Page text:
Was Environment Canada's warning 'racist'?: Diwali weather alert sparks debate, criticism

Environment Canada issued, then removed, what is believed to be their first air quality warning in relation to fireworks from a specific holiday celebration. Diwali, also known as The Festival of Lights, is a major holiday celebrated by Hindus, as well as some Jains, Sikhs and Buddhists.

Many questioned why Environment Canada had decided to issue a statement singling out Diwali fireworks. They eventually released a statement apologizing for and clarifying their reasoning behind the warning.

Watch the video to learn more.

Video by Shibani Gokhale

Video Transcript


SHIBANI GOKHALE: Environment Canada was accused of racism, violent messaging, and a lack of diversity for their air quality alerts relating to Diwali fireworks. But some say they were right to issue the warnings. A few residents in Ontario took to Twitter to post visuals of heavy smog and fog blanketing their areas after Diwali firecrackers earlier this week.

Now, it should be noted that Environment Canada removed references to Diwali and later apologized for the impact such statements can have on minority communities. But many questioned, why had they singled out Diwali and not other holidays like Canada Day or Victoria Day, which also typically see a lot of fireworks? The agency issued a clarification and said that fireworks can have a greater impact depending on weather conditions in the fall and winter when compared to fireworks in the summer, like Canada Day.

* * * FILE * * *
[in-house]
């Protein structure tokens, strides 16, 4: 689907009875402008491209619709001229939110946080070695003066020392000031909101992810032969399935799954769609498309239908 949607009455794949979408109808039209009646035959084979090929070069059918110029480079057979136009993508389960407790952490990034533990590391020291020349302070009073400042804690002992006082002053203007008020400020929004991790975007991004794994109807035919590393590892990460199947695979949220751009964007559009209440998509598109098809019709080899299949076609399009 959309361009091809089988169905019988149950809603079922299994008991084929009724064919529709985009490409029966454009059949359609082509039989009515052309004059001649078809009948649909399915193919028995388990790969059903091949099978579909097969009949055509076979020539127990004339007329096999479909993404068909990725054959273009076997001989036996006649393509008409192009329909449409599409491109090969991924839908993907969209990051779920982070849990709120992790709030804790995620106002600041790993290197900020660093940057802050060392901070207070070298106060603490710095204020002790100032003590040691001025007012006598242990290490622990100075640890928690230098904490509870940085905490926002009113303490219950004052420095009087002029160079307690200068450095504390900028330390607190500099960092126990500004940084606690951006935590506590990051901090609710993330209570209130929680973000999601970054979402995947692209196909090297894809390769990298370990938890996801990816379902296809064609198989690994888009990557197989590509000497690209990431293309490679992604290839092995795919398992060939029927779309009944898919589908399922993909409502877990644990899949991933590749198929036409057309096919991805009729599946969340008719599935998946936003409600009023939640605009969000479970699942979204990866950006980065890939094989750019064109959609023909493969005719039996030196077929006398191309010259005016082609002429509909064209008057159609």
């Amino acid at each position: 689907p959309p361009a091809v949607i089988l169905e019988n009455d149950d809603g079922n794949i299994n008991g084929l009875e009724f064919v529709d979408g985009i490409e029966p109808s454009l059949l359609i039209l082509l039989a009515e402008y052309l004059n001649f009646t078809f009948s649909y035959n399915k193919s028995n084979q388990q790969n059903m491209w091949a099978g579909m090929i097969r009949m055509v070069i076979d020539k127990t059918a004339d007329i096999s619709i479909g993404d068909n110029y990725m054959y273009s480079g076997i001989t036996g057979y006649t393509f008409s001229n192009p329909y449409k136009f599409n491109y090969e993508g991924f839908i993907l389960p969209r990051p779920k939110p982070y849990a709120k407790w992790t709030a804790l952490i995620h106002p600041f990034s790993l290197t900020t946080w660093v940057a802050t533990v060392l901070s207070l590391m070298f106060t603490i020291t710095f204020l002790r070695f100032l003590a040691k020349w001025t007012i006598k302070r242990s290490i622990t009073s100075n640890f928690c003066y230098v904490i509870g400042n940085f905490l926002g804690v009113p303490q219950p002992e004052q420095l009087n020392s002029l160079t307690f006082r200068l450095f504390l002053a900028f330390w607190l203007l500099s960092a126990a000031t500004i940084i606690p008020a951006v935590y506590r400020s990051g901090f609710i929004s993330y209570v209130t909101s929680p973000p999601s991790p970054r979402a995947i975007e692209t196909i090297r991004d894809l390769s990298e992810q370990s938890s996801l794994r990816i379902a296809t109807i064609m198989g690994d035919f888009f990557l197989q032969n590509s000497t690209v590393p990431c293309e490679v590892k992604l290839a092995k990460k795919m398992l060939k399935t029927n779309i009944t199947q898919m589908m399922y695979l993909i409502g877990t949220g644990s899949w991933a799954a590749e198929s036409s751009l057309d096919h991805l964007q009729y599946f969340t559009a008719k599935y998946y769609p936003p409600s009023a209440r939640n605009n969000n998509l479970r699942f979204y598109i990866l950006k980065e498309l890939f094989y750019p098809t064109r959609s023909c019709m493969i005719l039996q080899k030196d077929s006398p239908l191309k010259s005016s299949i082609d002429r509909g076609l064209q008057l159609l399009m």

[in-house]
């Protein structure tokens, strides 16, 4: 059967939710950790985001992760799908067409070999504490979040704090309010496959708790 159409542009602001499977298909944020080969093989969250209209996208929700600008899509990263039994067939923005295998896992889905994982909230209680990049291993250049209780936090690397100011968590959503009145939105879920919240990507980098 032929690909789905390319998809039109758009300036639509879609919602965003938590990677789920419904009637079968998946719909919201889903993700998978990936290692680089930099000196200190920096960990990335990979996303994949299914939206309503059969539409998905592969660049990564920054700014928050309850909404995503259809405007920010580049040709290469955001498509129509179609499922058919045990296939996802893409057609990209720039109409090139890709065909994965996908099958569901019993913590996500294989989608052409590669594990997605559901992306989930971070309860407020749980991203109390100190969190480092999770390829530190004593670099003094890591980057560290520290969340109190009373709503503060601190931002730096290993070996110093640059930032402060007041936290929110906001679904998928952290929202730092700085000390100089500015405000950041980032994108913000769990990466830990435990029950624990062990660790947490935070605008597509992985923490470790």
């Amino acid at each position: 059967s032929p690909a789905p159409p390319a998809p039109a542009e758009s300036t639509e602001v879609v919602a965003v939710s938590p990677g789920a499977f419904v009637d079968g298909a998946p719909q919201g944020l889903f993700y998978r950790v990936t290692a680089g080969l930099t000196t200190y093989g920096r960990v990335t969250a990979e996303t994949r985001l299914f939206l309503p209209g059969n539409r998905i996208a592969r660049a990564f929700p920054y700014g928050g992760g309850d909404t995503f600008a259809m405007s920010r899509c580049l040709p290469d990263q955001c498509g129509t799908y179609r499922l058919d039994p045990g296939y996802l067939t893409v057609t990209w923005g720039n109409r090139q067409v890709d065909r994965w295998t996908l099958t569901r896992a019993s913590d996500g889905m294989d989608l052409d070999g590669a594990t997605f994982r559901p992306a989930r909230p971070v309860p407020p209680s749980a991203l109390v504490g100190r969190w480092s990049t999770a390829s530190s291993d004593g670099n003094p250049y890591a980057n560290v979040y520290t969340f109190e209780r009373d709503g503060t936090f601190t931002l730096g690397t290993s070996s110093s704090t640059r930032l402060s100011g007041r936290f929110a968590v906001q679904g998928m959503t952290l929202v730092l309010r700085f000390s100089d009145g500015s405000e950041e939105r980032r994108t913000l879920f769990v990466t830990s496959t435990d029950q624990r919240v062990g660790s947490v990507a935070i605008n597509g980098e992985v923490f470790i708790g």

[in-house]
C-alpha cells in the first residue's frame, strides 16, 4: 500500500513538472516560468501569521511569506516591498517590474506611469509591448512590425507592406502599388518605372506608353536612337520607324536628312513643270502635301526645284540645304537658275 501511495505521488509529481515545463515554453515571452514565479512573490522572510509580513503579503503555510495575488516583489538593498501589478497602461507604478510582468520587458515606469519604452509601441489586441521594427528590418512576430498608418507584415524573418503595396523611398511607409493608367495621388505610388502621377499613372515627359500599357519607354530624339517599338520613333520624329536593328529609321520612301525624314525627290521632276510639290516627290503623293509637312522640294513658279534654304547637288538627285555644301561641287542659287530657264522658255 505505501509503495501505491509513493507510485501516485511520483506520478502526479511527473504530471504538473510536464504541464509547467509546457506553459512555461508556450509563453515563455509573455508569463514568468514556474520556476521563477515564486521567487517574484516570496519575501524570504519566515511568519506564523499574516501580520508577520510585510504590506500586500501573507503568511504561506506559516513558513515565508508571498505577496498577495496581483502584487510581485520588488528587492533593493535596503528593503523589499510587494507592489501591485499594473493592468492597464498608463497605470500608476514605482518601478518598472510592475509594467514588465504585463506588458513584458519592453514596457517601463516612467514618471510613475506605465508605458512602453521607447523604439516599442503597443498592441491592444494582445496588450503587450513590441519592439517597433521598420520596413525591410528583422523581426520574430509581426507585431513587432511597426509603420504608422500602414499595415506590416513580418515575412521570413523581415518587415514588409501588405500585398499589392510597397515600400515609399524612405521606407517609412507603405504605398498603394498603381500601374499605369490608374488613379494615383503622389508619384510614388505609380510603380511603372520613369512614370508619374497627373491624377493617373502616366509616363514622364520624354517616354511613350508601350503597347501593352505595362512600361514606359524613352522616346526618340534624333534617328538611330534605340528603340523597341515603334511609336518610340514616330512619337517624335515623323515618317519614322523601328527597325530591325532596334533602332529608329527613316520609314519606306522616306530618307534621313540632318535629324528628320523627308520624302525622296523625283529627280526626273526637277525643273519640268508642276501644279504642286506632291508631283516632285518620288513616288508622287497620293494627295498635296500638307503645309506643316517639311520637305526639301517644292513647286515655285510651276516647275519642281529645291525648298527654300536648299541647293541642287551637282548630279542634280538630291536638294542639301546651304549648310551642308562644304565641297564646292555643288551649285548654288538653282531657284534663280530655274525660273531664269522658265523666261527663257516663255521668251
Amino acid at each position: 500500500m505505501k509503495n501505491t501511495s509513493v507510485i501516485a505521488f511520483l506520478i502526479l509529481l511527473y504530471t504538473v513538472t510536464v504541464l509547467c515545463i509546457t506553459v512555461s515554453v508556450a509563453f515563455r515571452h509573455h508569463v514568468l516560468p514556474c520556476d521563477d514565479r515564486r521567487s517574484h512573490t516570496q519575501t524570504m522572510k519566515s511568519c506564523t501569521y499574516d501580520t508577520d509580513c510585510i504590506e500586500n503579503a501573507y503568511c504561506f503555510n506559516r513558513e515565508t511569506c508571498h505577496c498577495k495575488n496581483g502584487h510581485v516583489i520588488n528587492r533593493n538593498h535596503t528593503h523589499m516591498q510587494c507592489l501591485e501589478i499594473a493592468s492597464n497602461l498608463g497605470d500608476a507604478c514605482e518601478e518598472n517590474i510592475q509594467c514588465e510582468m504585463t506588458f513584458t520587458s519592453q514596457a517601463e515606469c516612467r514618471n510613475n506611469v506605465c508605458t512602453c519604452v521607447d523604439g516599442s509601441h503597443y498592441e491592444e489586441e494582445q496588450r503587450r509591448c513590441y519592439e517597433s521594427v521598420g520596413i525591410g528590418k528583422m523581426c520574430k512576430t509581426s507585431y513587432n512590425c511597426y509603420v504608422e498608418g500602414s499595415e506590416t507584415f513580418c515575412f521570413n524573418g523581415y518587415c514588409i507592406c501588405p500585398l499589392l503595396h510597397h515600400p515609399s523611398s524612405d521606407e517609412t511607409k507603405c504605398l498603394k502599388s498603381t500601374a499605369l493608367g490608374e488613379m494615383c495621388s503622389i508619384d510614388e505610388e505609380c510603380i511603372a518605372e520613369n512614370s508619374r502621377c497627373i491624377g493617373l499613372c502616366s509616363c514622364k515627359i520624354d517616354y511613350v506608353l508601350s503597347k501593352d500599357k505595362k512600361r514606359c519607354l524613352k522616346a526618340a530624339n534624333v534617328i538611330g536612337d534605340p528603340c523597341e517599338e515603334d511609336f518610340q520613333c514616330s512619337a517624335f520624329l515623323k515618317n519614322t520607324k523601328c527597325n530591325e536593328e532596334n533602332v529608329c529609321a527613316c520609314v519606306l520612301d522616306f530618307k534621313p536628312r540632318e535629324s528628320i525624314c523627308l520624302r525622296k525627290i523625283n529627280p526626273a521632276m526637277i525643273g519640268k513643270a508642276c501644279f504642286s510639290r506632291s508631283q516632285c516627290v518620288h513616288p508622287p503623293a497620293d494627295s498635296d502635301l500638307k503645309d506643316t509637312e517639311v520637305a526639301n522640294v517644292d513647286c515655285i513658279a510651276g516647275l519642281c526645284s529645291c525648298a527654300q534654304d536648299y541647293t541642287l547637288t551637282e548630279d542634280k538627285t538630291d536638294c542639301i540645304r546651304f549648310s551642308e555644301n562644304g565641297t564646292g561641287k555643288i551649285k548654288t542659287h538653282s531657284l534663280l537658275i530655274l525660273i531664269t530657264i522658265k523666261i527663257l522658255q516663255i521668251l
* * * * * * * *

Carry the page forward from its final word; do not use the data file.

Climatologist David Phillips said in an interview with the "Toronto Star" that anecdotal evidence does point to a spike in air quality deterioration after the Diwali. He said the weather conditions are such that the smoke might not easily disperse and move away. It could just linger.

In fact, 67% of Yahoo readers said the original warning was appropriate. But many Canadians on social media do not agree with this and said the agency appeared to be deliberately targeting South Asians and called it the weather equivalent of please don't reheat your curry in the lunchroom microwave. Others said they could have just issued a warning without making references to any holiday. What do you think of Environment Canada's warning?